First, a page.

The Maritime History of the Great Lakes
Pewabic (Propeller), 1865

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      Green moss covers the rotting white oak timbers of a ghost ship at the bottom of Thunder Bay, seven miles off Thunder Bay Island and abreast of Alpena.... Although the passenger list was lost with the ship, it is believed nearly 100 persons perished. The bodies of only two were recovered. And in later years 10 died in efforts to recover the ship's cargo valued at $600,000. The Pewabic went down into some 180 feet of water in a collision with a sister ship, the Meteor, on Aug. 9, 1865.
      The ships, owned by the Pioneer Lake Superior Line, were two of the finest and newest vessels on the Great Lakes. Their captains were eager to outdo each other and, as is the custom whenever the ships met on the Great Lakes, greetings were exchanged and packages and messages were thrown from one ship to the other as passengers and crews crowded the rails. The Pewabic passed through the Soo Locks and headed down Lake Huron. Aboard were soldiers from the Mackinac Island garrison, having been relieved of duty as the Civil War had ended just a few months earlier.
      There was a slight fog and mist but the lake was not rough. The Meteor was sighted coming up the lake from Detroit. The two ships exchanged signals. A dance was in progress on the Meteor and preparations were being made for a dance aboard the Pezvabic as dinner had been just completed.
      When the ships were only 20 feet apart, an officer on the Pewabic became confused and gave the wrong order to the wheelsman who swung the ship directly into the path of the Meteor. The Meteor's prow crashed into the Pewabic about 20 feet aft of the bow, directly under the pilot house, and nearly cut the ship in two. The Pewabic rolled away from the Meteor, exposing the large hole in her side. She sank in five minutes as a heavy copper and iron cargo pulled her down. Although badly damaged, the Meteor stayed afloat and its crew was able to save many from the Pewabic.
      There were many acts of heroism. One man aboard the Pewabic picked up his child in nightclothes and handed her over the rail to the Meteor as her prow clung to the hole in the Pewabic He turned back to save his wife in the same manner but they were both drowned. Captain Thomas Wilson of the Meteor later adopted the child, never learning her real name. Some passengers were thrown from the decks into the water and were dragged under by others trying to get help. Many were trapped below decks and never had an opportunity to escape. The lifesaving station at Thunder Bay Island effected some rescues, picking up chiefly members of the crew.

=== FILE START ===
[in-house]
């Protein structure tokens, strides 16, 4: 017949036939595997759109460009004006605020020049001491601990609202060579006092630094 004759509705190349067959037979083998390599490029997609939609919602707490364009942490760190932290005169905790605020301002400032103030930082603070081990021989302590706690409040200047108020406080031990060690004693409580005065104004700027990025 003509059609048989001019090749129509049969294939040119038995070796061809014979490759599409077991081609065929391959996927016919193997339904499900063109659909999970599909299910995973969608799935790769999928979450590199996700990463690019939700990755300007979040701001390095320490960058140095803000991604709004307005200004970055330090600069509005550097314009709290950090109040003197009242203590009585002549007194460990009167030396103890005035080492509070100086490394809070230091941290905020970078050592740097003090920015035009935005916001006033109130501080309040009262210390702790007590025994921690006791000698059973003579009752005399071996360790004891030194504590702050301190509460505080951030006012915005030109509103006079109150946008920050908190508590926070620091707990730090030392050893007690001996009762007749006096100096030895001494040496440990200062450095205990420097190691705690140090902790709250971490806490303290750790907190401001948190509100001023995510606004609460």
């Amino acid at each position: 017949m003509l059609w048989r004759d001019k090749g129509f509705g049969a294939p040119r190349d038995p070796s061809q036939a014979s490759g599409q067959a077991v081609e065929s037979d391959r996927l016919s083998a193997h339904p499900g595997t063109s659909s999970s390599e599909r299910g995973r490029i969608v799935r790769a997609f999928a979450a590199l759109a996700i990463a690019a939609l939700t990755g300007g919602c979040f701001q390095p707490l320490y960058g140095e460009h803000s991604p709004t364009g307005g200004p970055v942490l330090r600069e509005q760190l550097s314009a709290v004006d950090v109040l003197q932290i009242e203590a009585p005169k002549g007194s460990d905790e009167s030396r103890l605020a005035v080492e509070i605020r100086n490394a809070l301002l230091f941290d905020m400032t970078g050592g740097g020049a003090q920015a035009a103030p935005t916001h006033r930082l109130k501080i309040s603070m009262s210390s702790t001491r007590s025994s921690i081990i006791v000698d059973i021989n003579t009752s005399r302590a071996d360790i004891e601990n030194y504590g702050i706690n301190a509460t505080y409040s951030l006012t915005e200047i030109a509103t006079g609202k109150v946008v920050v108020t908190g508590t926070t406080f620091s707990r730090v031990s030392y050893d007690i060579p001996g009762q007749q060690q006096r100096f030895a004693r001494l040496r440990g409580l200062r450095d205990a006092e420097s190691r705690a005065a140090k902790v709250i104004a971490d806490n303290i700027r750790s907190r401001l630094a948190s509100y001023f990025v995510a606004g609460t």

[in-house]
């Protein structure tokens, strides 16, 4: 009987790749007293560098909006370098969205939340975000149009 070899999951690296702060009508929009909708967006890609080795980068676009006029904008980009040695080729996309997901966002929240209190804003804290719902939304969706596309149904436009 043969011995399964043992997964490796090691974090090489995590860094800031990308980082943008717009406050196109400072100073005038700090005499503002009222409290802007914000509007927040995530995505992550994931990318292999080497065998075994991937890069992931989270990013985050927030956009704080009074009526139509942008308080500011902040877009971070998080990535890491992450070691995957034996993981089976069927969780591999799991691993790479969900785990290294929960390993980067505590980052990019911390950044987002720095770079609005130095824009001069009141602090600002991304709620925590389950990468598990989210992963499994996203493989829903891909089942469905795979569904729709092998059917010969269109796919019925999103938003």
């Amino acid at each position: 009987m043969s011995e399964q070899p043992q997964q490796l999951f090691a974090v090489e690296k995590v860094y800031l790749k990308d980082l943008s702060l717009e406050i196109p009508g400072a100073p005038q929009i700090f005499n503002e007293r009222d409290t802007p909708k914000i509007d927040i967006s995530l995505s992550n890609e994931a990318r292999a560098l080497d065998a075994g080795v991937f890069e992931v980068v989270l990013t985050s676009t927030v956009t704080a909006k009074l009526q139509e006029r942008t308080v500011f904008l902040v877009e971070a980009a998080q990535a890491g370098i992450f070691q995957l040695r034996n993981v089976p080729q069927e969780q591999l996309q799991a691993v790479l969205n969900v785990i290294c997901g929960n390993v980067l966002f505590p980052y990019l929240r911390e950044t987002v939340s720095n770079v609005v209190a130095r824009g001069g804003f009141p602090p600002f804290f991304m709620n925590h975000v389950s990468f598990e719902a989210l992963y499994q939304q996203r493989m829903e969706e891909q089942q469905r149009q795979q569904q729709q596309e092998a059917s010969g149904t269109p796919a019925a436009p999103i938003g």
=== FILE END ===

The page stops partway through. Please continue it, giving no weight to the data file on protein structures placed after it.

Pewabic Captain George McKay was one of the last to escape the sinking ship. As the water reached the deck where he was trying to help passengers to safety, he grabbed a rope thrown from the Meteor. As the ship sank beneath him, Captain McKay was hoisted to the deck of the Meteor.
      Passengers picked up by the Meteor still were not safe. A fire broke out in her cargo and pumps were going all night to keep her afloat. At daybreak, the Meteor Burned Over all the rescued and some of her own passengers to the passing propeller steamer Mohawk which was downbound to Detroit.
      The Meteor continued on to the Soo and there at the dock the fire got out of hand. The ship years later was converted to a barge.
      The memory of the disaster might have faded if it had not carried a valuable cargo. Lost treasure exercises a strange fascination over men's minds and the Pewabic was no exception. Her $600,000 cargo, including more than 250 tons of pure copper and $40,000 in a strongbox, was a lure that some could not resist.
      Ten divers in all went to their deaths in efforts to salvage the cargo. Famous diver Billy Pike was the first victim, in late 1865. He was brought up dead from the terrific pressure. Several expeditions between 1880 and 1884 were unsuccessful and three divers were killed.
The next effort was in 1891, when a party from Ashland, Wis. made repeated attempts to reach the wreck with divers. One did, but he died in the depths.
      Captain John Persons of Alpena, who was a boy of 14 living on Thunder Bay Island when the Pewabic sank, helped Worden G. Smith locate the wreck in 1895. Smith, of the American Wrecking and Salvage Company, invented a new type of diving bell capable of holding several men and permitting considerable movement. Five men in the bell were killed attempting to reach the Pewabic in her grave and the company gave up its efforts. Into the 20th century the Pewabic lay untouched, far beneath the currents and agitation of the great storms. Then in 1917, B. F. Leavitt of Toledo arrived with a new type diving suit, capable of descending to a depth of 300 feet. His diver found the Pewabic's rigging and structure still intact. Skeletons were found in the cabins, trunks open and the garments of the 1860's hanging on the bulkheads. The pure cold water had preserved all but the bodies. Cheese and quarters of beef were in the steward's pantry.
      From the staterooms and saloons he brought up souvenirs that brought high prices on the Alpena shore. There were rings, watches, an ancient revolver, gold coins and walking sticks. The safe was recovered but of its $40,000 content only one $5 bill and one $1 bill remained intact. In all, between 70 and 72 tons of copper were raised and 40 to 50 tons of iron ore. Overall value is placed at $40,000.
      In recent years, skin divers have been active near the wreckage. But most are content to let the Pewabic lie untouched. The ghost ship of Thunder Bay has suffered enough.
      The Alpena News
      August 7, 1965

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William R. McNeil
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Maritime History of the Great Lakes
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Pewabic (Propeller), 1865